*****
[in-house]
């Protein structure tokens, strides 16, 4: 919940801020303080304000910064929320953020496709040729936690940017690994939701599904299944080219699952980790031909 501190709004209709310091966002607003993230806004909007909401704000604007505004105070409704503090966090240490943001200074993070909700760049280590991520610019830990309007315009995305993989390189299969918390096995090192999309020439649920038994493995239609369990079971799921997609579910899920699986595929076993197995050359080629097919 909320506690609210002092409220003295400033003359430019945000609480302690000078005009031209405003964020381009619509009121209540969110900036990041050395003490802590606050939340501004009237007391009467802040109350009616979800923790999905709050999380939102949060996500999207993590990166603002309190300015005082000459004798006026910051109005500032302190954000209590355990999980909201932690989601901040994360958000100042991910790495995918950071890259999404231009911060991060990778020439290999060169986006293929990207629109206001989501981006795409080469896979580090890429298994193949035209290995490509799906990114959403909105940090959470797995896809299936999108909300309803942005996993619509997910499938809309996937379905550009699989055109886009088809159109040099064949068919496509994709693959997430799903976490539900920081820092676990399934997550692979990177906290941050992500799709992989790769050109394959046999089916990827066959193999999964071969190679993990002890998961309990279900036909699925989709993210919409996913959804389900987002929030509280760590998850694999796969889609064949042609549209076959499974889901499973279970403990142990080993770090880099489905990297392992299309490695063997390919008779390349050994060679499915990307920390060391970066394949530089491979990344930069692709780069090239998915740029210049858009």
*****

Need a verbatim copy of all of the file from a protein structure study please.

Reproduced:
[in-house]
């Protein structure tokens, strides 16, 4: 919940801020303080304000910064929320953020496709040729936690940017690994939701599904299944080219699952980790031909 501190709004209709310091966002607003993230806004909007909401704000604007505004105070409704503090966090240490943001200074993070909700760049280590991520610019830990309007315009995305993989390189299969918390096995090192999309020439649920038994493995239609369990079971799921997609579910899920699986595929076993197995050359080629097919 909320506690609210002092409220003295400033003359430019945000609480302690000078005009031209405003964020381009619509009121209540969110900036990041050395003490802590606050939340501004009237007391009467802040109350009616979800923790999905709050999380939102949060996500999207993590990166603002309190300015005082000459004798006026910051109005500032302190954000209590355990999980909201932690989601901040994360958000100042991910790495995918950071890259999404231009911060991060990778020439290999060169986006293929990207629109206001989501981006795409080469896979580090890429298994193949035209290995490509799906990114959403909105940090959470797995896809299936999108909300309803942005996993619509997910499938809309996937379905550009699989055109886009088809159109040099064949068919496509994709693959997430799903976490539900920081820092676990399934997550692979990177906290941050992500799709992989790769050109394959046999089916990827066959193999999964071969190679993990002890998961309990279900036909699925989709993210919409996913959804389900987002929030509280760590998850694999796969889609064949042609549209076959499974889901499973279970403990142990080993770090880099489905990297392992299309490695063997390919008779390349050994060679499915990307920390060391970066394949530089491979990344930069692709780069090239998915740029210049858009």